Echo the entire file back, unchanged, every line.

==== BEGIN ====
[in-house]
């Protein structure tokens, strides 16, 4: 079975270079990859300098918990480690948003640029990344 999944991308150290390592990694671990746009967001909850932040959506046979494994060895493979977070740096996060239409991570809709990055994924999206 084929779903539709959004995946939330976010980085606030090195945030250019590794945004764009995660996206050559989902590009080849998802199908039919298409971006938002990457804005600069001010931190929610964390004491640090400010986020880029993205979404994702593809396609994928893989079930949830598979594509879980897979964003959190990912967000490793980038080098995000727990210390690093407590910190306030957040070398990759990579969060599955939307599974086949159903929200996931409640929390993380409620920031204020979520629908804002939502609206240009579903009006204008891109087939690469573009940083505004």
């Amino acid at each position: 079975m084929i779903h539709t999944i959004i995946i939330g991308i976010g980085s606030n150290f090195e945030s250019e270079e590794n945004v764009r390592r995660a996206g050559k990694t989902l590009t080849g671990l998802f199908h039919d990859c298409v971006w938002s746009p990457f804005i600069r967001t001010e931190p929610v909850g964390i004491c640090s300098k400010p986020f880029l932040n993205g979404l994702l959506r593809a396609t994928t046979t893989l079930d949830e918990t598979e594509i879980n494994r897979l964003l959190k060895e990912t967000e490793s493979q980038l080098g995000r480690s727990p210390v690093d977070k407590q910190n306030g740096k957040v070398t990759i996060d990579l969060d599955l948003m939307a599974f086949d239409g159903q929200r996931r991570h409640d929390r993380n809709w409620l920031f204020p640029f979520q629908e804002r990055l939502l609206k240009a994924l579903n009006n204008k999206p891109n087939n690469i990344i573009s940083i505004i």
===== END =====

[in-house]
């Protein structure tokens, strides 16, 4: 079975270079990859300098918990480690948003640029990344 999944991308150290390592990694671990746009967001909850932040959506046979494994060895493979977070740096996060239409991570809709990055994924999206 084929779903539709959004995946939330976010980085606030090195945030250019590794945004764009995660996206050559989902590009080849998802199908039919298409971006938002990457804005600069001010931190929610964390004491640090400010986020880029993205979404994702593809396609994928893989079930949830598979594509879980897979964003959190990912967000490793980038080098995000727990210390690093407590910190306030957040070398990759990579969060599955939307599974086949159903929200996931409640929390993380409620920031204020979520629908804002939502609206240009579903009006204008891109087939690469573009940083505004």
């Amino acid at each position: 079975m084929i779903h539709t999944i959004i995946i939330g991308i976010g980085s606030n150290f090195e945030s250019e270079e590794n945004v764009r390592r995660a996206g050559k990694t989902l590009t080849g671990l998802f199908h039919d990859c298409v971006w938002s746009p990457f804005i600069r967001t001010e931190p929610v909850g964390i004491c640090s300098k400010p986020f880029l932040n993205g979404l994702l959506r593809a396609t994928t046979t893989l079930d949830e918990t598979e594509i879980n494994r897979l964003l959190k060895e990912t967000e490793s493979q980038l080098g995000r480690s727990p210390v690093d977070k407590q910190n306030g740096k957040v070398t990759i996060d990579l969060d599955l948003m939307a599974f086949d239409g159903q929200r996931r991570h409640d929390r993380n809709w409620l920031f204020p640029f979520q629908e804002r990055l939502l609206k240009a994924l579903n009006n204008k999206p891109n087939n690469i990344i573009s940083i505004i």